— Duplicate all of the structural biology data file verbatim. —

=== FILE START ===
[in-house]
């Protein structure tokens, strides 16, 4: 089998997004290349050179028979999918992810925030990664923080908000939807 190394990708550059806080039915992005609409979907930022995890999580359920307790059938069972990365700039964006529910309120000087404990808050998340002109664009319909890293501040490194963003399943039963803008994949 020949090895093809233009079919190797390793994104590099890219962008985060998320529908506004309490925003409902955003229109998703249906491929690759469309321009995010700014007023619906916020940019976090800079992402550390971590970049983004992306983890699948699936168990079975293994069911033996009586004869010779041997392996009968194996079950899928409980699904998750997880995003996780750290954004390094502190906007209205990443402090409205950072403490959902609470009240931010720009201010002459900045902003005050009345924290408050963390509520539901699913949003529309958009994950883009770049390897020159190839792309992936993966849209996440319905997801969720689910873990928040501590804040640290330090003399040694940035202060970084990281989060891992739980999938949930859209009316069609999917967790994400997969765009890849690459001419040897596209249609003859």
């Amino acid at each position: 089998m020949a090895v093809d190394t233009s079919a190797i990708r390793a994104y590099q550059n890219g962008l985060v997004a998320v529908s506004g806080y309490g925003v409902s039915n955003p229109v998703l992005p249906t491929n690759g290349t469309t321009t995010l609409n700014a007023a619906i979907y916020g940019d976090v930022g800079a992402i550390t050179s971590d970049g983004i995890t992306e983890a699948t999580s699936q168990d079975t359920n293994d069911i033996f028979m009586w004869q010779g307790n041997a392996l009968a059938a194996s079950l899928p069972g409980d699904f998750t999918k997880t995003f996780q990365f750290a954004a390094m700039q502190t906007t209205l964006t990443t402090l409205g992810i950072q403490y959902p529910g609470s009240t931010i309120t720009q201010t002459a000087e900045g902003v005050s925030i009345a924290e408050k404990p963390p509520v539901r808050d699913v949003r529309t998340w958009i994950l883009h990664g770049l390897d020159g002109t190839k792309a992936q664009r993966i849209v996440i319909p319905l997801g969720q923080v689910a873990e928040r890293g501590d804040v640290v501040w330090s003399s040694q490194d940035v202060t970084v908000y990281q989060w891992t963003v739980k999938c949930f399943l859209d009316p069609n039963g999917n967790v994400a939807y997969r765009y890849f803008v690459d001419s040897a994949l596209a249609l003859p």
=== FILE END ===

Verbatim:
[in-house]
């Protein structure tokens, strides 16, 4: 089998997004290349050179028979999918992810925030990664923080908000939807 190394990708550059806080039915992005609409979907930022995890999580359920307790059938069972990365700039964006529910309120000087404990808050998340002109664009319909890293501040490194963003399943039963803008994949 020949090895093809233009079919190797390793994104590099890219962008985060998320529908506004309490925003409902955003229109998703249906491929690759469309321009995010700014007023619906916020940019976090800079992402550390971590970049983004992306983890699948699936168990079975293994069911033996009586004869010779041997392996009968194996079950899928409980699904998750997880995003996780750290954004390094502190906007209205990443402090409205950072403490959902609470009240931010720009201010002459900045902003005050009345924290408050963390509520539901699913949003529309958009994950883009770049390897020159190839792309992936993966849209996440319905997801969720689910873990928040501590804040640290330090003399040694940035202060970084990281989060891992739980999938949930859209009316069609999917967790994400997969765009890849690459001419040897596209249609003859």
């Amino acid at each position: 089998m020949a090895v093809d190394t233009s079919a190797i990708r390793a994104y590099q550059n890219g962008l985060v997004a998320v529908s506004g806080y309490g925003v409902s039915n955003p229109v998703l992005p249906t491929n690759g290349t469309t321009t995010l609409n700014a007023a619906i979907y916020g940019d976090v930022g800079a992402i550390t050179s971590d970049g983004i995890t992306e983890a699948t999580s699936q168990d079975t359920n293994d069911i033996f028979m009586w004869q010779g307790n041997a392996l009968a059938a194996s079950l899928p069972g409980d699904f998750t999918k997880t995003f996780q990365f750290a954004a390094m700039q502190t906007t209205l964006t990443t402090l409205g992810i950072q403490y959902p529910g609470s009240t931010i309120t720009q201010t002459a000087e900045g902003v005050s925030i009345a924290e408050k404990p963390p509520v539901r808050d699913v949003r529309t998340w958009i994950l883009h990664g770049l390897d020159g002109t190839k792309a992936q664009r993966i849209v996440i319909p319905l997801g969720q923080v689910a873990e928040r890293g501590d804040v640290v501040w330090s003399s040694q490194d940035v202060t970084v908000y990281q989060w891992t963003v739980k999938c949930f399943l859209d009316p069609n039963g999917n967790v994400a939807y997969r765009y890849f803008v690459d001419s040897a994949l596209a249609l003859p």